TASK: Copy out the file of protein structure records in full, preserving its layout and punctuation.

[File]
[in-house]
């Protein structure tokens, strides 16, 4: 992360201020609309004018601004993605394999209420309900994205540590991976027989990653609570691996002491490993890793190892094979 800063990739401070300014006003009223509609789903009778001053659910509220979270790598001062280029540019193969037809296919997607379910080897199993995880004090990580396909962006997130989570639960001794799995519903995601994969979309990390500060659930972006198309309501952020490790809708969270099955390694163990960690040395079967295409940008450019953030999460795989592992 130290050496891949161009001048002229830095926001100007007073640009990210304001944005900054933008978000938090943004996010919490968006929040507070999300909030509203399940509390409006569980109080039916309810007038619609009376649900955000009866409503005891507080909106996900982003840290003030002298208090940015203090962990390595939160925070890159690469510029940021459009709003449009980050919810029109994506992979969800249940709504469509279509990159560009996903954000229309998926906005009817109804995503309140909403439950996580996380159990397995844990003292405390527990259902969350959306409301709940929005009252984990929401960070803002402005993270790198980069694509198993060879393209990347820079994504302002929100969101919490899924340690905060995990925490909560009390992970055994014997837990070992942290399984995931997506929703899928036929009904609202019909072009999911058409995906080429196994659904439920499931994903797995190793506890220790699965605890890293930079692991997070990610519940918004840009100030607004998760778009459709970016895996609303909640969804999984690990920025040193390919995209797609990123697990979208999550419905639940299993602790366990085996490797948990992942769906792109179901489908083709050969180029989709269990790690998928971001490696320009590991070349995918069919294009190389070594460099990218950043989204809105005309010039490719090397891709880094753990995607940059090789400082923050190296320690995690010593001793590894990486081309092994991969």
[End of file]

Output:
[in-house]
């Protein structure tokens, strides 16, 4: 992360201020609309004018601004993605394999209420309900994205540590991976027989990653609570691996002491490993890793190892094979 800063990739401070300014006003009223509609789903009778001053659910509220979270790598001062280029540019193969037809296919997607379910080897199993995880004090990580396909962006997130989570639960001794799995519903995601994969979309990390500060659930972006198309309501952020490790809708969270099955390694163990960690040395079967295409940008450019953030999460795989592992 130290050496891949161009001048002229830095926001100007007073640009990210304001944005900054933008978000938090943004996010919490968006929040507070999300909030509203399940509390409006569980109080039916309810007038619609009376649900955000009866409503005891507080909106996900982003840290003030002298208090940015203090962990390595939160925070890159690469510029940021459009709003449009980050919810029109994506992979969800249940709504469509279509990159560009996903954000229309998926906005009817109804995503309140909403439950996580996380159990397995844990003292405390527990259902969350959306409301709940929005009252984990929401960070803002402005993270790198980069694509198993060879393209990347820079994504302002929100969101919490899924340690905060995990925490909560009390992970055994014997837990070992942290399984995931997506929703899928036929009904609202019909072009999911058409995906080429196994659904439920499931994903797995190793506890220790699965605890890293930079692991997070990610519940918004840009100030607004998760778009459709970016895996609303909640969804999984690990920025040193390919995209797609990123697990979208999550419905639940299993602790366990085996490797948990992942769906792109179901489908083709050969180029989709269990790690998928971001490696320009590991070349995918069919294009190389070594460099990218950043989204809105005309010039490719090397891709880094753990995607940059090789400082923050190296320690995690010593001793590894990486081309092994991969």